John Niven's debut, 2008's Kill Your Friends, eviscerated the music business, and the hedonistic depths plumbed by its protagonist, the A&R man Steven Stelfox, enough to cause a mortified blush in even the brassiest reader.
While maintaining the key essence of that debut – a groove of exhilarating outrageousness that never lets up – Niven's latest is a more mature work. In place of Stelfox, a narcissist with a stunning capacity for narcotics, we have the best-selling author Kennedy Marr, a borderline alcoholic sex-addict whose inclination towards intoxicants is matched by a searingly critical self-knowledge.
Marr is well aware why he has given up writing novels – it's too hard; being a script doctor on Hollywood schlockbusters, on the other hand, takes few brain cells but brings in Croesus levels of money. He knows he spends too much on fancy dinners, flash cars, but he attributes it to an epicurean streak that is endemic to human nature: "Oh reason not the need…".
Marr at first resembles Stelfox in his unflinching, if riotously funny, awfulness – not least a sublime scene in which he indulges in four different types of pornography, with deadly consequences for his phone, his computer and his dignity. Yet this soon changes, thanks to Niven's stealthy construction of character.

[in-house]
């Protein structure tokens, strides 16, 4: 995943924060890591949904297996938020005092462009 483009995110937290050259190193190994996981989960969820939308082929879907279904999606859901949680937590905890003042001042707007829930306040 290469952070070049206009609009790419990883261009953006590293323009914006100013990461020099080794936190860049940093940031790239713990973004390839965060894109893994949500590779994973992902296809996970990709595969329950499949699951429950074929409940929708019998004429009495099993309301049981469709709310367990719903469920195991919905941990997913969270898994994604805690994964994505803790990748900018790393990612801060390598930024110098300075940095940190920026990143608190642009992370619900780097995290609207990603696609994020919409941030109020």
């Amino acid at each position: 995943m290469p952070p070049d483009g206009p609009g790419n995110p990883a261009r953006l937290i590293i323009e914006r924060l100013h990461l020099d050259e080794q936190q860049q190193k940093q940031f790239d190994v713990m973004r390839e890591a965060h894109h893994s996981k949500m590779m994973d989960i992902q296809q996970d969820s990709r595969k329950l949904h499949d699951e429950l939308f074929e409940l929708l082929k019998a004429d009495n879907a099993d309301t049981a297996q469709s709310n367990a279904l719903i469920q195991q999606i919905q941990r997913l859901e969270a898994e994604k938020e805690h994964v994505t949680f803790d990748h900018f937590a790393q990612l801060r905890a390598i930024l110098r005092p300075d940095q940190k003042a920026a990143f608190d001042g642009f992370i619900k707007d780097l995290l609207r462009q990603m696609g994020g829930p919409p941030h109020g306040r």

Ever quoting Yeats and Joyce, Marr is an erudite sot, and his intelligence makes him charming; as does his generosity of spirit. Then there's his moral backbone – despite his apparent lack of responsibility, he has a clear social conscience.
And, best of all, there are his incandescently acerbic put-downs of those whose belief systems counter his own – from tax-dodging businessmen to barely pubescent actors ("'While you were still trying to write your feckin name in shite from your nappy on the bathroom floor I was walking out of university with a double first ...'").
Niven's plotting is deft and precise, as we follow Marr from the vacuity of LA back home, where he must confront not only the life he could have had with an ex-wife who saw him through the lean years, but also his mortality, as he visits his ailing mother in hospital. And so we understand that he is a psychopath by convenience – it's easier to be incapacitated than it is to deal with reality.
Straight White Male is caustic and poignant, yet consistently, addictively funny – just note Marr's desperation in his attempts to come up with a pitch for a TV show. What's the idea, he's asked. "'Oh fuck knows. Who cares? A couple of skanks share an apartment. No wait. One's a prude and the other's a skank. Skank talks prude into becoming a skank.' 'Wow,' [his agent] Braden said flatly. 'Got a title?' 'Skanks?' Kennedy said hopefully. 'Jesus…'"
Clever and joyous, this deserves to do even better than Niven's bestselling debut.
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